Featured Research

from universities, journals, and other organizations

Morphing bat skull model: Using engineering plus evolutionary analyses to answer natural selection questions

Date:
January 23, 2014
Source:
University of Massachusetts at Amherst
Summary:
Scientists have built an engineering model of a bat skull that can morph into the shape of any species, and used it to create skulls with all possible combinations of snout length and width. Then they ran engineering analyses on all the models to assess their structural strength and mechanical advantage, a measure of how efficiently and how hard bats can bite.

Glossophaga soricina, a nectarivorous bat, feeding on the flowers of a banana plant. Nectar feeding bats comprised one of three evolutionary optima for mechanical advantage among New World Leaf-nosed bats.
Credit: Beth Clare, Queen Mary University of London

Introducing a new approach that combines evolutionary and engineering analyses to identify the targets of natural selection, researchers report in the current issue of Evolution that the new tool opens a way of discovering evidence for selection for biomechanical function in very diverse organisms and of reconstructing skull shapes in long-extinct ancestral species.

Evolutionary biologist Elizabeth Dumont and mechanical engineer Ian Grosse at the University of Massachusetts Amherst, with evolutionary biologist Liliana Dαvalos of Stony Brook University and support from the National Science Foundation, studied the evolutionary histories of the adaptive radiation of New World leaf-nosed bats based on their dietary niches.

As the authors point out, adaptive radiations, that is, the explosive evolution of species into new ecological niches, have generated much of the biological diversity seen in the world today. "Natural selection is the driving force behind adaptation to new niches, but it can be difficult to identify which features are the targets of selection. This is especially the case when selection was important in the distant past of a group whose living members now occupy very different niches," they note.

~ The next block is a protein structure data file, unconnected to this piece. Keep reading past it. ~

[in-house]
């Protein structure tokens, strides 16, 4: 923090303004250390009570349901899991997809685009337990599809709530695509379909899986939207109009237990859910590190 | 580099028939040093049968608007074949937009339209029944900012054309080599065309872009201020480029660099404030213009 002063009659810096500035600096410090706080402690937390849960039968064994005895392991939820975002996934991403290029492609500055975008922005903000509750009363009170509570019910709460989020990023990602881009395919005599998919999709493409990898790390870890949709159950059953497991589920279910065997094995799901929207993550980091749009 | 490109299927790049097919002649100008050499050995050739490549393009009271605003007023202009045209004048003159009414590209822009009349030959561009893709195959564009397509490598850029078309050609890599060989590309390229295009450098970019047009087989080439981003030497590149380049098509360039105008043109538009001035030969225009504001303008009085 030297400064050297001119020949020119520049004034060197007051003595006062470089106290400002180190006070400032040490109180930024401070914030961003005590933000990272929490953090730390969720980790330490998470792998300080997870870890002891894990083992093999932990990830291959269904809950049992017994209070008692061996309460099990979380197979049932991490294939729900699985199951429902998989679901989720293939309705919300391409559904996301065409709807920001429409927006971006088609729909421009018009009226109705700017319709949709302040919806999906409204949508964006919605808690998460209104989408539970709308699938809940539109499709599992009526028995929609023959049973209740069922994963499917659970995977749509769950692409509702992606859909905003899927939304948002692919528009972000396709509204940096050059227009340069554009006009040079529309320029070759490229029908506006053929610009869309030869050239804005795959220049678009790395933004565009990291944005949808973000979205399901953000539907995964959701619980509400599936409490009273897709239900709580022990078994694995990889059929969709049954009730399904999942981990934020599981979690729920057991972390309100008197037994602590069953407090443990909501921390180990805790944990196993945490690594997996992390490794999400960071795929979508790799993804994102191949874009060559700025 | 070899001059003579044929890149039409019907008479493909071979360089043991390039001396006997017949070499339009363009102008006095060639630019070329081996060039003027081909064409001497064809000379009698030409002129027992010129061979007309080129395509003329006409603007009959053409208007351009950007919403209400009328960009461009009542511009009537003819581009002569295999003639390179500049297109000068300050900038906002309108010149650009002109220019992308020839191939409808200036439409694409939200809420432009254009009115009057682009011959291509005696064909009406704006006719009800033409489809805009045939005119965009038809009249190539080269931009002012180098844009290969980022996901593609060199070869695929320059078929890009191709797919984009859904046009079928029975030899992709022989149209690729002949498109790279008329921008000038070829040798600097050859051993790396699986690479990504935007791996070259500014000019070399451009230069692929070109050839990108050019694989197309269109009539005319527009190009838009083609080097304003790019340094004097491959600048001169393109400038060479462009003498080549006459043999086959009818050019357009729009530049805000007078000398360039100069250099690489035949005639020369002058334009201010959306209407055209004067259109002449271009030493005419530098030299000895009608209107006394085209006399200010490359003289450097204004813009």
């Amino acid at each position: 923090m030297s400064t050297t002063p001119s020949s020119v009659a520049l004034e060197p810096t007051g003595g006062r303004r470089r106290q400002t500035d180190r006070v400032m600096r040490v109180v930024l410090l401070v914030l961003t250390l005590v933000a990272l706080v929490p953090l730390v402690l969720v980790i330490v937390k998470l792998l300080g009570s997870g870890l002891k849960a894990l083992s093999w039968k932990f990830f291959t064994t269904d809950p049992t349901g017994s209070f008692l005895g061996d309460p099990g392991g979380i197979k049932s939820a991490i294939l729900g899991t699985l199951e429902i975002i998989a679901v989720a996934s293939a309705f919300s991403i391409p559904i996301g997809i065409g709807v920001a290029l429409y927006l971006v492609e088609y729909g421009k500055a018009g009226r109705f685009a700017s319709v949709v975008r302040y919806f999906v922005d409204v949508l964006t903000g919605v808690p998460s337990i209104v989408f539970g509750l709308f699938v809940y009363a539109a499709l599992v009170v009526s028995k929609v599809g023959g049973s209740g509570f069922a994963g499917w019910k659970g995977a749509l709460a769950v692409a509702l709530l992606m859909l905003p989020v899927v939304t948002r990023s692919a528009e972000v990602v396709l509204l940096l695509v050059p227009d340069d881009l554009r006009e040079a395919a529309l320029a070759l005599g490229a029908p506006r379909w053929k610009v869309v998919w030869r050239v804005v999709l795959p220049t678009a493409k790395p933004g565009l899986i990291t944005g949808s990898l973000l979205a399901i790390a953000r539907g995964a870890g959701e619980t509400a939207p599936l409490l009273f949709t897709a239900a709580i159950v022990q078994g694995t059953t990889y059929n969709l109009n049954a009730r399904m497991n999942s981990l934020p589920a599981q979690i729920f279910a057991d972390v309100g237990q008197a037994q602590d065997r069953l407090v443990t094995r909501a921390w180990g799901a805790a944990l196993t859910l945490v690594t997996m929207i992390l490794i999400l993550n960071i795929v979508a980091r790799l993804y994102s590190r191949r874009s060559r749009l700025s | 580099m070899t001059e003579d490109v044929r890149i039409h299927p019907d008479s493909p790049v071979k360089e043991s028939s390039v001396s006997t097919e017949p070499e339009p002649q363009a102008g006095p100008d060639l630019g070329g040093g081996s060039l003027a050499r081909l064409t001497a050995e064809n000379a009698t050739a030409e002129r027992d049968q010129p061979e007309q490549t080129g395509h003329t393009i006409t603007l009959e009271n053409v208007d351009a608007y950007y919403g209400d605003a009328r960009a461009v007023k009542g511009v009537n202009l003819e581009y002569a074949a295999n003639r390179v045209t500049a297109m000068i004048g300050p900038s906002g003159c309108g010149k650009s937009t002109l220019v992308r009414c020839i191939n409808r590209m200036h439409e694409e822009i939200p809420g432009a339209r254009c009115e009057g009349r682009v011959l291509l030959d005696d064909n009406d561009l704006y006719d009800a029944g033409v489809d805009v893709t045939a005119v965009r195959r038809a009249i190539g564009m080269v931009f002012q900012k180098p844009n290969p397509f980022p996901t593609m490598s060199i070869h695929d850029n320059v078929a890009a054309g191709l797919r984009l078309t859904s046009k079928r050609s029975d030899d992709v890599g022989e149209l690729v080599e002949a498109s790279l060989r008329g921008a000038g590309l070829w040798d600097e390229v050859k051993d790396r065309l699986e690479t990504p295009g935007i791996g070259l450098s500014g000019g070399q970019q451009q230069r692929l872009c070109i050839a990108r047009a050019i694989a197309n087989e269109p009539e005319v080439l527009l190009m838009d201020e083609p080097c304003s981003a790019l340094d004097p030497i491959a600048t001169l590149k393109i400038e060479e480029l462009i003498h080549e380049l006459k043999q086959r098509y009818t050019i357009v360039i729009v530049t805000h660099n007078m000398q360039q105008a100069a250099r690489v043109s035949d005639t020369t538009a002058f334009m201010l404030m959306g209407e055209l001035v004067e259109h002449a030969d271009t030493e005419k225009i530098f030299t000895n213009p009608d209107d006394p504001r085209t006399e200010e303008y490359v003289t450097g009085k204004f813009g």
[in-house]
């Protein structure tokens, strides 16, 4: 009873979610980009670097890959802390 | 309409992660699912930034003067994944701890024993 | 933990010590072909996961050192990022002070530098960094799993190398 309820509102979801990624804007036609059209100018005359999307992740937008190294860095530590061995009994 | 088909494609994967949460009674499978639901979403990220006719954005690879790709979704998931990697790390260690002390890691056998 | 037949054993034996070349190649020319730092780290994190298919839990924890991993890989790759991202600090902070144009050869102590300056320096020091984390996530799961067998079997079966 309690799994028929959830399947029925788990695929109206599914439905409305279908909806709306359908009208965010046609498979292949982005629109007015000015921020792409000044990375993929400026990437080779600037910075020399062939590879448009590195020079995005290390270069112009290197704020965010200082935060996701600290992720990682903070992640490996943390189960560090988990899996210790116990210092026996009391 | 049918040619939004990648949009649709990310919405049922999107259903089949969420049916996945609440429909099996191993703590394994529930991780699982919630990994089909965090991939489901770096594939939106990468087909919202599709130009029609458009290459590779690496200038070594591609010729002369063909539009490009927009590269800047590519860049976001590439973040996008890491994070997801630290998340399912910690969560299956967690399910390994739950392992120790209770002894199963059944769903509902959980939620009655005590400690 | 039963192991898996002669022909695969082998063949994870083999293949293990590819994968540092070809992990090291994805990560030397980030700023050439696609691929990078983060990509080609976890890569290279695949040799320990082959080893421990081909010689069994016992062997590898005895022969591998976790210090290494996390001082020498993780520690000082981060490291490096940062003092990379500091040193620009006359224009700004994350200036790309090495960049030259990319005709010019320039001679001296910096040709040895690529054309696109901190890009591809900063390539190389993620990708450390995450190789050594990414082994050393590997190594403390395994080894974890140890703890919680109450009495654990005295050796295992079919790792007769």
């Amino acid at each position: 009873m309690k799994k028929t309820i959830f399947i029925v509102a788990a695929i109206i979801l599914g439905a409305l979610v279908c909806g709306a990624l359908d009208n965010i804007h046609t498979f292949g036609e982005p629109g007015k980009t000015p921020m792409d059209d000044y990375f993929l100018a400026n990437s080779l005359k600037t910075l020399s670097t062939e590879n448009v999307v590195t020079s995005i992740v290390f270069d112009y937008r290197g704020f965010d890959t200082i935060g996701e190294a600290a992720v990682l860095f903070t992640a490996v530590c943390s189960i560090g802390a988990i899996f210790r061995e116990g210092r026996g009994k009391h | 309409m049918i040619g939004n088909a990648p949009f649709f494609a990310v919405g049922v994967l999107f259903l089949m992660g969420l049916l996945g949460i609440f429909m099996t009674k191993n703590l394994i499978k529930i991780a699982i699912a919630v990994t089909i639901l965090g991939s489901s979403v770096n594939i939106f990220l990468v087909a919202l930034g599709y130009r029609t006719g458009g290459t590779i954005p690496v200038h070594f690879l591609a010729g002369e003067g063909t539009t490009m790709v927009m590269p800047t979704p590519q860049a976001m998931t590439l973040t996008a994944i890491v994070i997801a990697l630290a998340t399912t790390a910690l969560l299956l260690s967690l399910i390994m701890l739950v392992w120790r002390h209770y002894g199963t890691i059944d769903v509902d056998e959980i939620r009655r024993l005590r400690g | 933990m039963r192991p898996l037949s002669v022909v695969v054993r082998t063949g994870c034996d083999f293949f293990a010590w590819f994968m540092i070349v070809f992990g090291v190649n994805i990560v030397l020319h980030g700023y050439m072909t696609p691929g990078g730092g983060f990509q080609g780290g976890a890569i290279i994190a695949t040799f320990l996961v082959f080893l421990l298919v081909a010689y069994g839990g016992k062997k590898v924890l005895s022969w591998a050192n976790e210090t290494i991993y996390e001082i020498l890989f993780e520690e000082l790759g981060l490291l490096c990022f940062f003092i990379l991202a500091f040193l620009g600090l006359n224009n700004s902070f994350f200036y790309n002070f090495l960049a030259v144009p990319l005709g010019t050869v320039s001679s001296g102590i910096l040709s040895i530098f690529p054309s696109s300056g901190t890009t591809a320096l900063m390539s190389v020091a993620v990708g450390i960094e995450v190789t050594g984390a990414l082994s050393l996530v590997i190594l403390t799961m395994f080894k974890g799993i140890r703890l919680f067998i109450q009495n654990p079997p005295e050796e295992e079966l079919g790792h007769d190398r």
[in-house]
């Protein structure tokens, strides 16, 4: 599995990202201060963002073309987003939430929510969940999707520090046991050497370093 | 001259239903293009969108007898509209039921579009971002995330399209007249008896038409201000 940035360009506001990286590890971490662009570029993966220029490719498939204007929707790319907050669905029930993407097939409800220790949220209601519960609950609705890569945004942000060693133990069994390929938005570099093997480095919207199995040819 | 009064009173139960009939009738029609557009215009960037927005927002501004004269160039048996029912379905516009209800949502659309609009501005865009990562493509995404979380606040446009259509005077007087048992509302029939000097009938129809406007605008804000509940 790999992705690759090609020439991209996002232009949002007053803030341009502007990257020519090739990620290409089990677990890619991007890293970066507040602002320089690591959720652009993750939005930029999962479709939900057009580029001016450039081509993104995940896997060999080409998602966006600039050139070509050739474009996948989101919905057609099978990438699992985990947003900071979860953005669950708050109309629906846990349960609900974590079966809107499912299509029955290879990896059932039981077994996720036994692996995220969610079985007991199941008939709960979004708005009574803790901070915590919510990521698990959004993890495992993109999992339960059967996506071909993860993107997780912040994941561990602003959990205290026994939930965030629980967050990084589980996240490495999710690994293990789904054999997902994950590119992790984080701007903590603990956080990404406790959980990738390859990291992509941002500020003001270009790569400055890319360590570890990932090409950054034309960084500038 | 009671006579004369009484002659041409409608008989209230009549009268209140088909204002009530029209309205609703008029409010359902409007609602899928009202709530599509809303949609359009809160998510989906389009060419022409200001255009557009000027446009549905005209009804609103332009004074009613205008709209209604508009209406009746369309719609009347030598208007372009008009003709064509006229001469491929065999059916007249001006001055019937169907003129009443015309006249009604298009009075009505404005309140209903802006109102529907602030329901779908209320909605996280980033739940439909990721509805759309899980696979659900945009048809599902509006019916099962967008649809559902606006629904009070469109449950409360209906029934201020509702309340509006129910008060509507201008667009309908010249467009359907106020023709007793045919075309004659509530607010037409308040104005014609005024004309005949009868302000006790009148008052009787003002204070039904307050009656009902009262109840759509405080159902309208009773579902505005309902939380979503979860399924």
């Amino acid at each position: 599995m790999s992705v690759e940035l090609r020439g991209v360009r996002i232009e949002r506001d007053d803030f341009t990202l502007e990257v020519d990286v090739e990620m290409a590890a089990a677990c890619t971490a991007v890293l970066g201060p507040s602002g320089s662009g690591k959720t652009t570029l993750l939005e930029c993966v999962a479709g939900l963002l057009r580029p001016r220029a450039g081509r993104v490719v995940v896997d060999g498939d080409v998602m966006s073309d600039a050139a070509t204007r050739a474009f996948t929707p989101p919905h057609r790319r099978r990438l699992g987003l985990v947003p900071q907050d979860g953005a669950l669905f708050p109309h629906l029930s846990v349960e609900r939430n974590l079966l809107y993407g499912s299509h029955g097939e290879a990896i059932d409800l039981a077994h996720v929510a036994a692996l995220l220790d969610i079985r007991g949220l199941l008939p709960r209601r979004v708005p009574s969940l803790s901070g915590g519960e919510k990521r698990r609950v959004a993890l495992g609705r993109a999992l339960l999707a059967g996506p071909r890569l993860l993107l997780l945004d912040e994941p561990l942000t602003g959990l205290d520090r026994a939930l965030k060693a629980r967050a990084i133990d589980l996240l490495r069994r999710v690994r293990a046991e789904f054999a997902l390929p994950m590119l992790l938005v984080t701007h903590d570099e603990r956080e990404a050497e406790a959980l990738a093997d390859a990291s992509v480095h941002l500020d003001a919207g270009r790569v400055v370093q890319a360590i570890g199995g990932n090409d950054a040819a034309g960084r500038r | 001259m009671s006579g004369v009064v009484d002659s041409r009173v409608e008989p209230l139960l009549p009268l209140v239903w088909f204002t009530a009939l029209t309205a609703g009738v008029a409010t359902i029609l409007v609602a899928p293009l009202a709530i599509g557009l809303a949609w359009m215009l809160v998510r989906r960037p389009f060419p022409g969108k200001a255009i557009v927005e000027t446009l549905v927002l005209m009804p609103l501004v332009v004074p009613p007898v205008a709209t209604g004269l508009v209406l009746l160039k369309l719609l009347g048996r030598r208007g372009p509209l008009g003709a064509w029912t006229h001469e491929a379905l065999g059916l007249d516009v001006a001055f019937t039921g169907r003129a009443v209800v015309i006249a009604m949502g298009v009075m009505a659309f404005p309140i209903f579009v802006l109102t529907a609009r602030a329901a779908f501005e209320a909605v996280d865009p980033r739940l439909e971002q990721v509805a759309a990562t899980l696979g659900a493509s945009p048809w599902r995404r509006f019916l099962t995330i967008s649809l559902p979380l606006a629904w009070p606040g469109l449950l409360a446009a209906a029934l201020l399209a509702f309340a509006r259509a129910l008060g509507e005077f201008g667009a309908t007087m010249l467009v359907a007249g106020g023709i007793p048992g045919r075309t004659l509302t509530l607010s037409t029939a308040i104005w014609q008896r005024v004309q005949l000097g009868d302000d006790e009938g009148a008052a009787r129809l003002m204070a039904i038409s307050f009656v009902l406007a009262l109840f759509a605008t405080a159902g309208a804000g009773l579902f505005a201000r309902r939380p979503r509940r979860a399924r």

They set out to tackle this by examining almost 200 species of New World leaf-nosed bats that exploit many different food niches: Insects, frogs, lizards, fruit, nectar and even blood. The bats' skulls of today reflect this dietary diversity. Species with long, narrow snouts eat nectar, while short-faced bats have exceptionally short, wide palates for eating hard fruits. Species that eat other foods have snouts shaped somewhere in between.

Dumont explains further, "We knew diet was associated with those things, but there was no evidence that natural selection acted to make those changes in the skull. The engineering model allowed us to identify the biomechanical functions that natural selection worked on. Some form or function helps an animal to perform better in its environment, but it can be hard to demonstrate exactly what that form or function is. We studied the engineering results using the evolutionary tree, which is a very cool new thing about this work."

She and colleagues built an engineering model of a bat skull that can morph into the shape of any species, and used it to create skulls with all possible combinations of snout length and width. Then they ran engineering analyses on all the models to assess their structural strength and mechanical advantage, a measure of how efficiently and how hard bats can bite.

Analyzing the engineering results over hundreds of evolutionary trees of New World leaf-nosed bats revealed three optimal snout shapes favored by natural selection, they report. One was the long, narrow snout of nectar feeders, the second was the extremely short and wide snout of short-faced bats, and the third optimum included all other species. Overall, selection for mechanical advantage was more important in determining the optima than was selection for structural strength, they add.